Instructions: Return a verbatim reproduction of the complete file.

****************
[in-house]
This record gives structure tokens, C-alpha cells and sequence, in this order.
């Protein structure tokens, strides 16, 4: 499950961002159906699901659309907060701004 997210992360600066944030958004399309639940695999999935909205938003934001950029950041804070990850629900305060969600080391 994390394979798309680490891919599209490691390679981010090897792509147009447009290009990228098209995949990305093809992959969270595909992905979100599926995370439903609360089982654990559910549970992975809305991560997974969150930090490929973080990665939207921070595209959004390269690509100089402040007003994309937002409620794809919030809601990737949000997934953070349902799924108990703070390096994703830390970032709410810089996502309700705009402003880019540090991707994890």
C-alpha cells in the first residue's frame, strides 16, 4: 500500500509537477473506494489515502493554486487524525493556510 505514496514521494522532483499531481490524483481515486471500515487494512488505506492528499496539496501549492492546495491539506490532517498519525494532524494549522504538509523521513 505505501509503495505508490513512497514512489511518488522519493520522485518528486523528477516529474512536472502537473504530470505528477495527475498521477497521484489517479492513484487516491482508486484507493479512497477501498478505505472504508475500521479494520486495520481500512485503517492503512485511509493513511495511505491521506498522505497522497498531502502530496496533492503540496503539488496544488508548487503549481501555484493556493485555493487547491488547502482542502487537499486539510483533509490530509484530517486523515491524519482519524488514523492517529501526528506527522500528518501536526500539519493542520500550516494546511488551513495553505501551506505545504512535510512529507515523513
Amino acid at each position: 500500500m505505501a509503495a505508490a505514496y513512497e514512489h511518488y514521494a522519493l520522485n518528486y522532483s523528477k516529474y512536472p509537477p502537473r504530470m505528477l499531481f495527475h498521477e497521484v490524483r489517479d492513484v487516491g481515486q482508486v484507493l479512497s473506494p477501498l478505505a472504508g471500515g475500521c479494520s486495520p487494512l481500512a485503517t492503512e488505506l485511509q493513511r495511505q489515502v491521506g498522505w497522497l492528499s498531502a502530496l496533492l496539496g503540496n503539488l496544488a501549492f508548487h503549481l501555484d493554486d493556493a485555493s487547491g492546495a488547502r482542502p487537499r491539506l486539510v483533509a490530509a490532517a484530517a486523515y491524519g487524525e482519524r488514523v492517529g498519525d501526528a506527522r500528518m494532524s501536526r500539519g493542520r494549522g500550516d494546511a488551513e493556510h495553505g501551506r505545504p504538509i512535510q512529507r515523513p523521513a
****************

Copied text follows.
[in-house]
This record gives structure tokens, C-alpha cells and sequence, in this order.
């Protein structure tokens, strides 16, 4: 499950961002159906699901659309907060701004 997210992360600066944030958004399309639940695999999935909205938003934001950029950041804070990850629900305060969600080391 994390394979798309680490891919599209490691390679981010090897792509147009447009290009990228098209995949990305093809992959969270595909992905979100599926995370439903609360089982654990559910549970992975809305991560997974969150930090490929973080990665939207921070595209959004390269690509100089402040007003994309937002409620794809919030809601990737949000997934953070349902799924108990703070390096994703830390970032709410810089996502309700705009402003880019540090991707994890």
C-alpha cells in the first residue's frame, strides 16, 4: 500500500509537477473506494489515502493554486487524525493556510 505514496514521494522532483499531481490524483481515486471500515487494512488505506492528499496539496501549492492546495491539506490532517498519525494532524494549522504538509523521513 505505501509503495505508490513512497514512489511518488522519493520522485518528486523528477516529474512536472502537473504530470505528477495527475498521477497521484489517479492513484487516491482508486484507493479512497477501498478505505472504508475500521479494520486495520481500512485503517492503512485511509493513511495511505491521506498522505497522497498531502502530496496533492503540496503539488496544488508548487503549481501555484493556493485555493487547491488547502482542502487537499486539510483533509490530509484530517486523515491524519482519524488514523492517529501526528506527522500528518501536526500539519493542520500550516494546511488551513495553505501551506505545504512535510512529507515523513
Amino acid at each position: 500500500m505505501a509503495a505508490a505514496y513512497e514512489h511518488y514521494a522519493l520522485n518528486y522532483s523528477k516529474y512536472p509537477p502537473r504530470m505528477l499531481f495527475h498521477e497521484v490524483r489517479d492513484v487516491g481515486q482508486v484507493l479512497s473506494p477501498l478505505a472504508g471500515g475500521c479494520s486495520p487494512l481500512a485503517t492503512e488505506l485511509q493513511r495511505q489515502v491521506g498522505w497522497l492528499s498531502a502530496l496533492l496539496g503540496n503539488l496544488a501549492f508548487h503549481l501555484d493554486d493556493a485555493s487547491g492546495a488547502r482542502p487537499r491539506l486539510v483533509a490530509a490532517a484530517a486523515y491524519g487524525e482519524r488514523v492517529g498519525d501526528a506527522r500528518m494532524s501536526r500539519g493542520r494549522g500550516d494546511a488551513e493556510h495553505g501551506r505545504p504538509i512535510q512529507r515523513p523521513a